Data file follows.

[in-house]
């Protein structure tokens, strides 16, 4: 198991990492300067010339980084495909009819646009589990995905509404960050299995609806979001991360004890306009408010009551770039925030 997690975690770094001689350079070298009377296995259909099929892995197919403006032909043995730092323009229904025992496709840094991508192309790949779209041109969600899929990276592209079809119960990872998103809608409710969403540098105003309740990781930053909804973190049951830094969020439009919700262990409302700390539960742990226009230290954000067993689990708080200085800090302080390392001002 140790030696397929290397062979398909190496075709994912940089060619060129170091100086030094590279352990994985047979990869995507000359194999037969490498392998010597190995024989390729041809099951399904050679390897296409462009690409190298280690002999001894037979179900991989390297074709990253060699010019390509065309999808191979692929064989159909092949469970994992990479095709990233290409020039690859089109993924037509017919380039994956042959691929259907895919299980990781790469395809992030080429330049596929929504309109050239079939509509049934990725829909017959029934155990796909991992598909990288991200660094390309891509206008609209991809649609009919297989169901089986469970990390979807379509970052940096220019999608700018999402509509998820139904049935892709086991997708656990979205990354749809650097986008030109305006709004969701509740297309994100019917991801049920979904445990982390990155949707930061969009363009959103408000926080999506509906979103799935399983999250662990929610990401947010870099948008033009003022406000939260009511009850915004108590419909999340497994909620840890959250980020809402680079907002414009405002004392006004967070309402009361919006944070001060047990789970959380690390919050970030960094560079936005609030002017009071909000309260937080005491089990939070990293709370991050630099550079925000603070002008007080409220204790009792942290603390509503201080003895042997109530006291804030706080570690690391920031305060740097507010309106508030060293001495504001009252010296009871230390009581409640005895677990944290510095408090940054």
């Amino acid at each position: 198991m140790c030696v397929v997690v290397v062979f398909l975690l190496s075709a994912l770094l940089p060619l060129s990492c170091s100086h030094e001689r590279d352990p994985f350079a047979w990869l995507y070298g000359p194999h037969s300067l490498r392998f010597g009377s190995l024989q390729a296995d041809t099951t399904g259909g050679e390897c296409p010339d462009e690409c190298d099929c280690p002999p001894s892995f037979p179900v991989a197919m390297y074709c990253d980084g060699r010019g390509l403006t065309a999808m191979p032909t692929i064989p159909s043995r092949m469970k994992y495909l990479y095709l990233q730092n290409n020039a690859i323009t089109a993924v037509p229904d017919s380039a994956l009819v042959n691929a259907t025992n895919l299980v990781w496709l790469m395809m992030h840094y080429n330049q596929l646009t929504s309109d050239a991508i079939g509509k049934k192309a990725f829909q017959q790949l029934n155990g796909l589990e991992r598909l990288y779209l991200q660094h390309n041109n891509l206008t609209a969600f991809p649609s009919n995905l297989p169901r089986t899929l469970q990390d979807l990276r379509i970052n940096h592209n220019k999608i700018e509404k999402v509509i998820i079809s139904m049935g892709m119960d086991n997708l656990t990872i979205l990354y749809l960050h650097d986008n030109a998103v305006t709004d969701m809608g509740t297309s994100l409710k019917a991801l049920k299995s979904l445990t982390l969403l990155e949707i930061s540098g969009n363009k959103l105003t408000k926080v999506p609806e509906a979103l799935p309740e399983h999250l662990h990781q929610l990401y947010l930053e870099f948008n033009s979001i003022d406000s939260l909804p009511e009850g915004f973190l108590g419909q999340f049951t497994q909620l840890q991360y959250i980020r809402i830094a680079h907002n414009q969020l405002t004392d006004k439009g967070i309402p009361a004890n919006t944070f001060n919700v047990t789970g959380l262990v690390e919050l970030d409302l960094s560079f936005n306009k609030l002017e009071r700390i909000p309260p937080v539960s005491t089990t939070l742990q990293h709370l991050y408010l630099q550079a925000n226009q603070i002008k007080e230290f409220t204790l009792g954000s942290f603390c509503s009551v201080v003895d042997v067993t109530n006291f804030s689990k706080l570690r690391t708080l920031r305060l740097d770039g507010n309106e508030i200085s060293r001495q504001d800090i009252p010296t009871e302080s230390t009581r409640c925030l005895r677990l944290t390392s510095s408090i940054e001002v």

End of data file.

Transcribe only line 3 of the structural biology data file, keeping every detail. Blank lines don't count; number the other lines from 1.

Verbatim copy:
């Amino acid at each position: 198991m140790c030696v397929v997690v290397v062979f398909l975690l190496s075709a994912l770094l940089p060619l060129s990492c170091s100086h030094e001689r590279d352990p994985f350079a047979w990869l995507y070298g000359p194999h037969s300067l490498r392998f010597g009377s190995l024989q390729a296995d041809t099951t399904g259909g050679e390897c296409p010339d462009e690409c190298d099929c280690p002999p001894s892995f037979p179900v991989a197919m390297y074709c990253d980084g060699r010019g390509l403006t065309a999808m191979p032909t692929i064989p159909s043995r092949m469970k994992y495909l990479y095709l990233q730092n290409n020039a690859i323009t089109a993924v037509p229904d017919s380039a994956l009819v042959n691929a259907t025992n895919l299980v990781w496709l790469m395809m992030h840094y080429n330049q596929l646009t929504s309109d050239a991508i079939g509509k049934k192309a990725f829909q017959q790949l029934n155990g796909l589990e991992r598909l990288y779209l991200q660094h390309n041109n891509l206008t609209a969600f991809p649609s009919n995905l297989p169901r089986t899929l469970q990390d979807l990276r379509i970052n940096h592209n220019k999608i700018e509404k999402v509509i998820i079809s139904m049935g892709m119960d086991n997708l656990t990872i979205l990354y749809l960050h650097d986008n030109a998103v305006t709004d969701m809608g509740t297309s994100l409710k019917a991801l049920k299995s979904l445990t982390l969403l990155e949707i930061s540098g969009n363009k959103l105003t408000k926080v999506p609806e509906a979103l799935p309740e399983h999250l662990h990781q929610l990401y947010l930053e870099f948008n033009s979001i003022d406000s939260l909804p009511e009850g915004f973190l108590g419909q999340f049951t497994q909620l840890q991360y959250i980020r809402i830094a680079h907002n414009q969020l405002t004392d006004k439009g967070i309402p009361a004890n919006t944070f001060n919700v047990t789970g959380l262990v690390e919050l970030d409302l960094s560079f936005n306009k609030l002017e009071r700390i909000p309260p937080v539960s005491t089990t939070l742990q990293h709370l991050y408010l630099q550079a925000n226009q603070i002008k007080e230290f409220t204790l009792g954000s942290f603390c509503s009551v201080v003895d042997v067993t109530n006291f804030s689990k706080l570690r690391t708080l920031r305060l740097d770039g507010n309106e508030i200085s060293r001495q504001d800090i009252p010296t009871e302080s230390t009581r409640c925030l005895r677990l944290t390392s510095s408090i940054e001002v």